MGQ - many believed she would have been an ideal Taoiseach

Commissioner Máire Geoghegan Quinn: ‘The process of change is not easy.’

Commissioner Máire Geoghegan Quinn: ‘The process of change is not easy.’

I am probably the worst kind of voter that the enthusiastic canvassers could meet. I do not vote for a party, but for a personality, or for a candidate whom I feel will do a good job. I admire politicians. I know that ninety-nine per cent of them are motivated by public service, and genuinely believe that they can effect change. Some of them actually succeed in bringing about change; but it is a long, hard slog.

We need politicians to run the country. Winston Churchill said “ Democracy is the worst form of Government, except for all those other forms that have been tried from time to time.”

But it’s hard to know what really motivates them to go on and on. I respect those who keep offering themselves for re-election. Are all politicians solely driven by idealism? Is idealism enough? They often pay a heavy price. Their privacy goes out the window; family life suffers. Few of us would like our jobs to be up for grabs every four years or so. If a politician does a good job, people mutter ‘ Sure they are well paid for it’. If they are perceived to have done a bad job, they can be humiliated, and hounded out of office. They are rarely, if ever, thanked for their work. I think that being a politician is akin to having a disease of some sort.

I tend to vote for women candidates as I believe there are not enough women in politics. I am motivated by one outstanding Galway politician in my time, Máire Geoghegan-Quinn (a long name for any journalist to fit into a sentence, but whom the late John Cunningham mercifully shortened to MGQ ), now the European Commissioner for Research, Innovation and Science.

I often wondered if Galway ‘uses’ MGQ enough? By ‘use’ I mean is she at least made aware of plans for the city, our unique educational challenges, the pursuit of excellence in both our university and hospitals, the questionable standards of science in our schools? Because it is rare for a small community like us to have such an influential EU Commissioner who knows us intimately; and knows her way through the corridors of power in Brussels and Strasbourg.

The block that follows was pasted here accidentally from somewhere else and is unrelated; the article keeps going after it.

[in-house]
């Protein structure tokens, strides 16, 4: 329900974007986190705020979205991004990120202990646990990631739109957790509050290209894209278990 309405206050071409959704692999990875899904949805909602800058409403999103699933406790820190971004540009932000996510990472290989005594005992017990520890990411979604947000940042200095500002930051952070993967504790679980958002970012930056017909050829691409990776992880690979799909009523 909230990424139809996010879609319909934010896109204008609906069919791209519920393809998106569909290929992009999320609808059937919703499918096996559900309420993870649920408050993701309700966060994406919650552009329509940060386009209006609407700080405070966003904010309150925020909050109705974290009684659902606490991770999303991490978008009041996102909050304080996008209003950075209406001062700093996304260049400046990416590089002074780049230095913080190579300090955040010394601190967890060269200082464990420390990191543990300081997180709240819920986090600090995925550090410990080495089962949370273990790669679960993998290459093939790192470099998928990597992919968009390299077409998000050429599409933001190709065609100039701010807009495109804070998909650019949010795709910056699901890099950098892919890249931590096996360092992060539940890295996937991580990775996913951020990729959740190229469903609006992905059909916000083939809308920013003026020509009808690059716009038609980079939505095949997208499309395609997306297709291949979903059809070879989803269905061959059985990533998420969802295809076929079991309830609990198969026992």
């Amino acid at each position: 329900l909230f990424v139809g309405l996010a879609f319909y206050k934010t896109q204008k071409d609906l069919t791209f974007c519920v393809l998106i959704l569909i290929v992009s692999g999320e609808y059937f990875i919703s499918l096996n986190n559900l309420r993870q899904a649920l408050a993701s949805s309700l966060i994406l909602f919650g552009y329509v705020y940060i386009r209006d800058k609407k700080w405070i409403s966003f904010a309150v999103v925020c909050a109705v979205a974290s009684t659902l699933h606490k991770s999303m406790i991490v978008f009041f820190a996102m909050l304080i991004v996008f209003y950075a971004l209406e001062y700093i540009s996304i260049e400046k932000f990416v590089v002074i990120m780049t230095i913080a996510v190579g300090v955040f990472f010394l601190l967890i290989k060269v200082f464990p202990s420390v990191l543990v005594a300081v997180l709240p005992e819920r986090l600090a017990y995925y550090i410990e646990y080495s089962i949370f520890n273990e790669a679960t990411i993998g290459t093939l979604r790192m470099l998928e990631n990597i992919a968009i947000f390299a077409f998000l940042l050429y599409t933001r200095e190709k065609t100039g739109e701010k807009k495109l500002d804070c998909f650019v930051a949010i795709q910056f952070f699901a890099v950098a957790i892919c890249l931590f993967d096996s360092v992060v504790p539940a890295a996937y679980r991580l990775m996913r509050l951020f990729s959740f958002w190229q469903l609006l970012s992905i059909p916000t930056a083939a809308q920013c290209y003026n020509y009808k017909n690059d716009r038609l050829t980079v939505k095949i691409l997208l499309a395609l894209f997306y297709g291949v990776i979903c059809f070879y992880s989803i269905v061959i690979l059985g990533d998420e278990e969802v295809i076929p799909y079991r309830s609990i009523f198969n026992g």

Resigned from politics

From 1975 to 1997 MGQ had an outstanding political career both as a member of the Galway City Council, and as a Fianna Fáil Teachta Dála. She held a number of Government ministries under both Charles Haughey and Albert Reynolds. At 29 years of age she was appointed Minister for the Gaeltacht, the first woman to hold a Cabinet post since Countess Markievicz was the State’s first Minister for Labour in 1922.

People believed that she would have been an ideal Taoiseach. She stood against Bertie Ahern in a leadership challenge. But she didn’t have the numbers. Dublin wanted Bertie, and had all the support it needed. Many Fianna Fáilers later regretted that she was not successful.

But three years later, 1997, we were all surprised when she announced that she was resigning from politics altogether. This followed a row between St Mary’s College and her son. The row was highlighted in the press. Horrified, MGQ regretted her time spent away from home. ‘If his mother had been a homemaker, an architect, or a businesswomen this simply would not have happened,’ she bravely stated.